But I do not mean to extinguish that ardour which I wish to moderate, or to discourage those whom I am endeavouring to restrain. To know the world is necessary,
since we were born for the help of one another; and to know it early is convenient, if it be only that we may learn early to despise it. She that brings to London a mind well prepared for improvement, though she misses her hope of uninterrupted happiness, will gain in return an opportunity of adding knowledge to vivacity, and enlarging innocence to virtue.
N° 81. SATURDAY, November 3, 1759. As the English army was passing towards Quebec along a soft savanna between a mountain and a lake, one of the petty chiefs of the inland regions stood upon a rock surrounded by his clan, and from behind the shelter of the bushes contemplated the art and regularity of European war. It was evening, the tents were pitched : he observed the security with which the troops rested in the night, and the order with which the march was renewed in the morning. He continued to pursue them with his eye till they could be seen no longer, and then stood for some time silent and pensive.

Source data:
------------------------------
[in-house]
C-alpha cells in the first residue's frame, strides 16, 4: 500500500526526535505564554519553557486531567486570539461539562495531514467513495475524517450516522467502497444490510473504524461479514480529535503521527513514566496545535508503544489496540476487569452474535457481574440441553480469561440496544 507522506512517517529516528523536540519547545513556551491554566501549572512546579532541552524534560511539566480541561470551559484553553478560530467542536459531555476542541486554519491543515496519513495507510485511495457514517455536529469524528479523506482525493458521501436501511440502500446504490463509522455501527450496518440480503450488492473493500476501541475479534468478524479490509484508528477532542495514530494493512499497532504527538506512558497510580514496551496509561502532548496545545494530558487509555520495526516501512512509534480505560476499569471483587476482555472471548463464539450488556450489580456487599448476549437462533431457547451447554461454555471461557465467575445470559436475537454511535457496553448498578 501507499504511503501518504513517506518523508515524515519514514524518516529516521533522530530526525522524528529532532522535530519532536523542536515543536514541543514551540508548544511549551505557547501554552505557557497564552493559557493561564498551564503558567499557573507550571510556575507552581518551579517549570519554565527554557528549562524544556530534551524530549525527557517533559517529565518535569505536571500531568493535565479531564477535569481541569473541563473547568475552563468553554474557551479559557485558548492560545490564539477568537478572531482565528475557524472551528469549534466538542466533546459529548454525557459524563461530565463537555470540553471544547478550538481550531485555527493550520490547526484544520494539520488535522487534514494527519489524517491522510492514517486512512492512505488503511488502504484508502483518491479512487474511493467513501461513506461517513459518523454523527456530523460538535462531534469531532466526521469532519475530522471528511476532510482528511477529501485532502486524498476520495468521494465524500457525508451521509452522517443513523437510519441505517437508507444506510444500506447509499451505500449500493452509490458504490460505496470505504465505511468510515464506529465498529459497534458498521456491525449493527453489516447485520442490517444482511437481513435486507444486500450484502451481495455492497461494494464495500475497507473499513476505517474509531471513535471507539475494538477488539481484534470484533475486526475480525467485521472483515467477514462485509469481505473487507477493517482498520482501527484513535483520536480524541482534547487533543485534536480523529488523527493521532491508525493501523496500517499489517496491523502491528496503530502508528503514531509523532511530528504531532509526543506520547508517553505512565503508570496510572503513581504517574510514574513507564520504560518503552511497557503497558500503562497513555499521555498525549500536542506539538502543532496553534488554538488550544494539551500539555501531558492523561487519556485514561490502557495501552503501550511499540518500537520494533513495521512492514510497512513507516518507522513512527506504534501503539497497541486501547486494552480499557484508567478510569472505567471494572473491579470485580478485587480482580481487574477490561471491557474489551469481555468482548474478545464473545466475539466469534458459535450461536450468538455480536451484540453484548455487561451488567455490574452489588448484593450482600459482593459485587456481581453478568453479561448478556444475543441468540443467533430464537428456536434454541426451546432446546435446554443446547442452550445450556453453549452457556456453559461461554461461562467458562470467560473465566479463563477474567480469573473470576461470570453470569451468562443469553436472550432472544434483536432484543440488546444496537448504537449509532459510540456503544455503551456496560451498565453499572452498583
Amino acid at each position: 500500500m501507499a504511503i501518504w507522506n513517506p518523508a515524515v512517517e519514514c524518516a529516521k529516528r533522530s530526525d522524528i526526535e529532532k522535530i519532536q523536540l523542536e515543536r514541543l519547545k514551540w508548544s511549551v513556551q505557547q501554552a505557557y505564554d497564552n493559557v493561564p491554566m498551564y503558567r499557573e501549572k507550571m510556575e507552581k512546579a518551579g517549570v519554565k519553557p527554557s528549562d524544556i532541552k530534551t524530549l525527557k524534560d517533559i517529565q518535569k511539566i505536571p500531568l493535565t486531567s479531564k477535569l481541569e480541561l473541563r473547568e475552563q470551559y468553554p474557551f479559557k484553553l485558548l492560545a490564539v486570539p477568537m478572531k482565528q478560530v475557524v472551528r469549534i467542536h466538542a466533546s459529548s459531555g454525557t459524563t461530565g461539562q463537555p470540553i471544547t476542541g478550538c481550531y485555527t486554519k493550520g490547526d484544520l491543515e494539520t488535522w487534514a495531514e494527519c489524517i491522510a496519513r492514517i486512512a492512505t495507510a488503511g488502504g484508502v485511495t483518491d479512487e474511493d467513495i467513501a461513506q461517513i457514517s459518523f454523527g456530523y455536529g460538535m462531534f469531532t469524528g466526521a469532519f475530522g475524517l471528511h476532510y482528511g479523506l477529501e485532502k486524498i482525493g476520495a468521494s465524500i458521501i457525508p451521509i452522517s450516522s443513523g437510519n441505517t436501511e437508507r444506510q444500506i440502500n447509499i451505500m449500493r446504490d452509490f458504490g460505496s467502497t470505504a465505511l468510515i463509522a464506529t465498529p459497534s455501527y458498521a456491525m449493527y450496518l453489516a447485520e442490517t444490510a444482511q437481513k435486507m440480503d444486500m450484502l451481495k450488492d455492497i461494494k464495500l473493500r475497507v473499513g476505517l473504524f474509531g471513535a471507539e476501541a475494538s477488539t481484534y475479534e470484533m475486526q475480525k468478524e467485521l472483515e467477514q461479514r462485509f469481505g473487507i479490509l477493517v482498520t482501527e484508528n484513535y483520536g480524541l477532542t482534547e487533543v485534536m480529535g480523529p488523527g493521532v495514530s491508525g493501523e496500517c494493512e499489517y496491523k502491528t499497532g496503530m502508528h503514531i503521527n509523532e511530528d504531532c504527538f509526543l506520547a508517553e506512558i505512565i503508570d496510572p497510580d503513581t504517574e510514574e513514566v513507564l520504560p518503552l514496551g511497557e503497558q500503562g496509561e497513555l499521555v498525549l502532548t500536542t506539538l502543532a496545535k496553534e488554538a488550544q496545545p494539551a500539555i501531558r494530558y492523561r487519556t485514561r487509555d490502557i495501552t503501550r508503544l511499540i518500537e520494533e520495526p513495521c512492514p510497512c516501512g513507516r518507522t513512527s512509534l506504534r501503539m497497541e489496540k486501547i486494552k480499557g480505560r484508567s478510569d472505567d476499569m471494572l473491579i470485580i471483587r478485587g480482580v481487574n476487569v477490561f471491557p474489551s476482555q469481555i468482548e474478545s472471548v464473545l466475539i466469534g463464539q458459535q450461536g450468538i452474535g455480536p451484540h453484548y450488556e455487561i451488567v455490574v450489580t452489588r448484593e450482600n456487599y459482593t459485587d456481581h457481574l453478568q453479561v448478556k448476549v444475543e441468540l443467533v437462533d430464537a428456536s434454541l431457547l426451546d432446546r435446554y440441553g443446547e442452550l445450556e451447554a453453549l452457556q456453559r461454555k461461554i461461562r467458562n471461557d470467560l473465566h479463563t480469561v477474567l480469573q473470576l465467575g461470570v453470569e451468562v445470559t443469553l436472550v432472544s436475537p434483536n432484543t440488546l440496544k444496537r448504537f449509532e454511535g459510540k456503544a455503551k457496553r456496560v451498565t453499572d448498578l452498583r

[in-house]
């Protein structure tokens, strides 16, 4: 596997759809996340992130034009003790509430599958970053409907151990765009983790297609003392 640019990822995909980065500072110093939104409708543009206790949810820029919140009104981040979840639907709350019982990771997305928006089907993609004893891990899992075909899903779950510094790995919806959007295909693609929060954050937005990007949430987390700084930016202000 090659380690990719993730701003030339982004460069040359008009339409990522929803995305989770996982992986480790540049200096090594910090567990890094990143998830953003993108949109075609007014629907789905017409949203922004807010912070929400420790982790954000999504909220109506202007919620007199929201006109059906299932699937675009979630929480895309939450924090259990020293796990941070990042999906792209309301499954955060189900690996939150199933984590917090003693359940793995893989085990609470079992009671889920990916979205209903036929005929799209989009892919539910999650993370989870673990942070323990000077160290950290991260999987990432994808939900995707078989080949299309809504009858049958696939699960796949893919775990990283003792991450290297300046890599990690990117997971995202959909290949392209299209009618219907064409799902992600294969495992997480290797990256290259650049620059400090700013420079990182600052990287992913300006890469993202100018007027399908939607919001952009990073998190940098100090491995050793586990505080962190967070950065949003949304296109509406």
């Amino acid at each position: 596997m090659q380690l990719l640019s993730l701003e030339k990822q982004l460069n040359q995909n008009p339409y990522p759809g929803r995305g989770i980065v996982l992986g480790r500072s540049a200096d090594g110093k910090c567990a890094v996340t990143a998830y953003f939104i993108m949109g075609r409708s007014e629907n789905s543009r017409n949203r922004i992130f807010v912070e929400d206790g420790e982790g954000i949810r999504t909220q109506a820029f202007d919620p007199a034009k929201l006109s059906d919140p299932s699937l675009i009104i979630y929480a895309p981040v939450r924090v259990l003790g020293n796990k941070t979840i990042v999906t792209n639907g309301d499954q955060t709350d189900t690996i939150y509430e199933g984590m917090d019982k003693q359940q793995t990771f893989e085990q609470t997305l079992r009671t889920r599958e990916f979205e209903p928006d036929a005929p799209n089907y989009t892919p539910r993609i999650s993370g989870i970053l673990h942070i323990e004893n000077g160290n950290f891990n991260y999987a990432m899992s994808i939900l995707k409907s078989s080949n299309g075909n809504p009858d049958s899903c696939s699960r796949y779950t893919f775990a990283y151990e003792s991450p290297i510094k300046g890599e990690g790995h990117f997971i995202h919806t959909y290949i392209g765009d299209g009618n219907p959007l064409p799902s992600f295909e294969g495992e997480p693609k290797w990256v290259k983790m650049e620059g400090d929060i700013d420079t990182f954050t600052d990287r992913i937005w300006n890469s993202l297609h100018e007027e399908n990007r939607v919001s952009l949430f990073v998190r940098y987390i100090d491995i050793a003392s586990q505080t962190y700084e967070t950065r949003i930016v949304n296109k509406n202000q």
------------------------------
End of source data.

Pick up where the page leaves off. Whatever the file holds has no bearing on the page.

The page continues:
Then turning to his followers, “ My children (said he), I have often heard from men hoary with long life, that there was a time when our ancestors were absolute lords of the woods, the meadows, and the lakes, wherever the eye can reach or the foot can pass. They fished and hunted, feasted and danced, and when they were weary lay down under the first thicket, without danger, and without fear. They changed their habitations as the seasons required, convenience prompted, or curiosity allured them; and sometimes gathered the fruits of the mountain, and sometimes sported in canoes along the coast.
“Many years and ages are supposed to have been thus passed in plenty and security; when, at last, a new race of men entered our country from the great ocean. They enclosed themselves in habitations of stone, which our ancestors could neither enter by violence, nor destroy by fire. They